I am trying to use the SUM formula above. I want to be able to tally how many cells have one of 5 selections from a dropdown . I can use this formula on 3 of them, because the words start with diff letters (S,T,P), but the other two selections both start with an "E". How might I adapt this formula to include the first 2 letters of each dropdown selection? That would get me the tallys for the 2 different "E" selections (EV* and EC*). Thank you in advance!!

2017-07-21 04:18:57

Peter

Ken

Try this Array formula

=SUM(IF(MID(A17:A20,2,1)=C18,1,"")) (enter with Ctl + Shift + Enter)

where c18 contains the letter to look for.

2017-07-20 17:25:09

ken

looking to calculate the sum of names that would have the same second letter on an excel spread sheet

2016-09-27 14:19:37

jagdish

I wish to count " ?" and "!" two punctuation marks from text of rows. Using your above formula =COUNTIF(A5:A52,"~?*") . I could not get the desired results.
Here I am just pasting records (2 rows).

(i) A phase II clinical study of interl(ii) Cancer stages: What do Chinese cancer patients know? Final safety and efficacy data for Asian patients (pts) in the MO19390 (SAiL) trial: First-line bevacizumab (Bv) plus chemotherapy in advanced or recurrent non-small cell lung cancer (NSCLC).

Kindly inform where I am committing mistake. I put these text in column A then put = in column B and use the above formula by selecting the range.

thanks,

Mr. Jagdish

2015-08-27 07:15:38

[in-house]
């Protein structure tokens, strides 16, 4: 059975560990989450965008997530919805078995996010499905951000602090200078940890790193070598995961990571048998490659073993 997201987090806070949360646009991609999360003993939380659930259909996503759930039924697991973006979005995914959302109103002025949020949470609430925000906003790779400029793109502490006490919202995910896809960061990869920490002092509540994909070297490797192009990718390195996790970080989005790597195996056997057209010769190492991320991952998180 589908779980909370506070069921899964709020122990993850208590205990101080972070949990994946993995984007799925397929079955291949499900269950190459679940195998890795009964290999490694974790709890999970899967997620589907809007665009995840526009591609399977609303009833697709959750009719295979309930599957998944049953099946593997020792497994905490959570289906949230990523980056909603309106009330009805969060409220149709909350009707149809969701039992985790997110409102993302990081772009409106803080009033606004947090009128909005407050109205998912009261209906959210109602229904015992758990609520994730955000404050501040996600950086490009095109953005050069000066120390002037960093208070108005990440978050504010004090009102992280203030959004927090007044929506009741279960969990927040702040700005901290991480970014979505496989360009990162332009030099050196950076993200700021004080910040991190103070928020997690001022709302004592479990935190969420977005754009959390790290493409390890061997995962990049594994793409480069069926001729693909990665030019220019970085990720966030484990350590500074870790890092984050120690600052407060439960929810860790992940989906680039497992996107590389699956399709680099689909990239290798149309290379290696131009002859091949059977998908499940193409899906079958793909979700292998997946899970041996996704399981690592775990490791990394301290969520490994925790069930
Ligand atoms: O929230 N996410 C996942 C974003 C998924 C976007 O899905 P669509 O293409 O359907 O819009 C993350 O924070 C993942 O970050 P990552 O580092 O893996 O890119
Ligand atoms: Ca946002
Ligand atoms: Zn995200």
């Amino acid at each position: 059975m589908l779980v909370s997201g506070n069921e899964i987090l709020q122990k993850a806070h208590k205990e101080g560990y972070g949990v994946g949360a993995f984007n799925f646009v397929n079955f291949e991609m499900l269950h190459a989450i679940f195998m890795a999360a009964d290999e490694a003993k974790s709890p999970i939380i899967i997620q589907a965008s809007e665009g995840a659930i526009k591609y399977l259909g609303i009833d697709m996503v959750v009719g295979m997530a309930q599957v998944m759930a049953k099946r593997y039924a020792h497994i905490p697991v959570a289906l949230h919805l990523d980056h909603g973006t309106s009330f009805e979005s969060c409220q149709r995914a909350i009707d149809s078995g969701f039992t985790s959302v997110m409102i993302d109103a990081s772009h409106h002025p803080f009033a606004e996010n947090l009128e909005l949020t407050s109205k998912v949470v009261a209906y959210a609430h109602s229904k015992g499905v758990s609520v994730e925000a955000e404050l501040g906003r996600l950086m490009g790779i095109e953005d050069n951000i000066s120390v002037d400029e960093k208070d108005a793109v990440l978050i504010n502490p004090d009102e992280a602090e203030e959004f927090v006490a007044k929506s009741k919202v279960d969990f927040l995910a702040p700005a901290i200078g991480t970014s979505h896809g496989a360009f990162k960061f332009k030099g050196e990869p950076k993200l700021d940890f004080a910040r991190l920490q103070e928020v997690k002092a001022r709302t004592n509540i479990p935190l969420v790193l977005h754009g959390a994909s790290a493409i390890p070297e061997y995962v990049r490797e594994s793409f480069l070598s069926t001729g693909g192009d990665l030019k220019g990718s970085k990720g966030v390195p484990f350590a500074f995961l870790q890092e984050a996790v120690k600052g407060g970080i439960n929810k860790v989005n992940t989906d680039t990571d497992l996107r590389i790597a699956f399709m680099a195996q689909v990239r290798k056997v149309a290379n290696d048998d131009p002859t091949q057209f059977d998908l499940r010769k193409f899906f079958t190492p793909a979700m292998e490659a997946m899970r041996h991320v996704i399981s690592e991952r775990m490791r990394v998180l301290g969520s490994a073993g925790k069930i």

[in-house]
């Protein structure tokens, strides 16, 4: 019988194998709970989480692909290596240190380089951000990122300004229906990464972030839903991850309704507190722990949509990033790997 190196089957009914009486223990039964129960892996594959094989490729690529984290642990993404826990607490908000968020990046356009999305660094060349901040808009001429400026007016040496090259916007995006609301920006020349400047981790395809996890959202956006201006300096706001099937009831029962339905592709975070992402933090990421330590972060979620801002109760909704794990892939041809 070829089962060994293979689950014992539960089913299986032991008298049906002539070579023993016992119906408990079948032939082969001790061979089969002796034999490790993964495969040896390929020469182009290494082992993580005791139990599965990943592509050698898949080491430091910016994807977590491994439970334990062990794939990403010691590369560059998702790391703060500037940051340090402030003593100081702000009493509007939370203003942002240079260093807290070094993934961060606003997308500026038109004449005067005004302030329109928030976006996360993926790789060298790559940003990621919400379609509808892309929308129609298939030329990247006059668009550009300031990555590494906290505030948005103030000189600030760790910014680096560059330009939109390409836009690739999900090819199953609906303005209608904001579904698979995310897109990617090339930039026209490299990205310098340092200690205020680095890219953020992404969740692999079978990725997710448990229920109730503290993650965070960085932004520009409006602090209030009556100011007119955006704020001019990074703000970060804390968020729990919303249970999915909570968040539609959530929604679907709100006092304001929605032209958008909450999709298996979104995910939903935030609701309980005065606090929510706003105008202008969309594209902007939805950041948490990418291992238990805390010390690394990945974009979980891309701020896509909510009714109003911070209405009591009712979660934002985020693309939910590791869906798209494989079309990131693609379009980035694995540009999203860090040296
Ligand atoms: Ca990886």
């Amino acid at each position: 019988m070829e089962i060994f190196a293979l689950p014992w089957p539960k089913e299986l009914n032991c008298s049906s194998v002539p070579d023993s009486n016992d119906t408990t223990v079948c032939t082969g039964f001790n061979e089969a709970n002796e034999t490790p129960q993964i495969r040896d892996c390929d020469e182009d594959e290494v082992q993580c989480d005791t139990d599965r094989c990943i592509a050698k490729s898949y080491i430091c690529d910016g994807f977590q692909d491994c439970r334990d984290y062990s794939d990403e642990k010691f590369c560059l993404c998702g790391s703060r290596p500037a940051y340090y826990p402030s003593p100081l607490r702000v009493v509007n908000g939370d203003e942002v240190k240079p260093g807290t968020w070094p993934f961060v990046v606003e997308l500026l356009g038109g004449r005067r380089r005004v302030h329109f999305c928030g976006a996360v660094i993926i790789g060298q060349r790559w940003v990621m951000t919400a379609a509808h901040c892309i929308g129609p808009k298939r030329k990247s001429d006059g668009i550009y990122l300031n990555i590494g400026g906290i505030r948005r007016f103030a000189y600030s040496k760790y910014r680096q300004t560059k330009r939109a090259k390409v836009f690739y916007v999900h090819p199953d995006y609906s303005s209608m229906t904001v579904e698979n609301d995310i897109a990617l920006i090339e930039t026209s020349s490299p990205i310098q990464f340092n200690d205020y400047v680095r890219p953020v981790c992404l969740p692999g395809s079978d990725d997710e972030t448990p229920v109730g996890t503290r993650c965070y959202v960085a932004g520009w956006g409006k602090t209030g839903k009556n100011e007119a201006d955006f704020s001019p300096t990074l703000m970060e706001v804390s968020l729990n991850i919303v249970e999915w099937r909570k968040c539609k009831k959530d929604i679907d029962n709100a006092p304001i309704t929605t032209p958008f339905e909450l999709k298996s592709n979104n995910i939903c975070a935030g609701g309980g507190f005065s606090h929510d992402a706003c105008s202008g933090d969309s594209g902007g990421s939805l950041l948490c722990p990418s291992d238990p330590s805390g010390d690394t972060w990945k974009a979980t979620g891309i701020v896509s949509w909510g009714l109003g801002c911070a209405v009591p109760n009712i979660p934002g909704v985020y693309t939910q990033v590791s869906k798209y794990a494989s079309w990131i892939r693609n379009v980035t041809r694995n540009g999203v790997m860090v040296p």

balthamossa2b

@Dave

Step 1 of IT: always assume there will be errors. Most of these caused by users.

2015-08-24 03:27:20

Bunio

I think it would be useful to benefit from SUMPRODUCT Excel function.
Namely:
SUMPRODUCT(+LEFT(LEFT(A5:A52,1)="R")*1)
Two remarks:
- "+" or "--" before LEFT is necessary to trigger evaluation in a "numeric" mode
-this approach does not require formula mode.

I have tested it on Polish version
=SUMA.ILOCZYNÓW(+(LEWY(B4:B7;1)="q")*1),
I hope I have transformed correctly to the English one.

2015-08-22 10:05:40

Dave H.

Refer to the second sentence of this article - "Each name is prefaced by a single character that indicates the status of the person." - Thus their name would have some leading character such as "A" (for Active), "T" (for Temporary), "R" (for Retired) etc. So names would be listed as "ARobert", "TRobert", "RRobert", etc. Their should never be an instance where their name would be listed as simply "Robert".

2015-08-22 07:39:45

Peter Curtis

What happens if the person's name is Robert or Roger and they are not retired?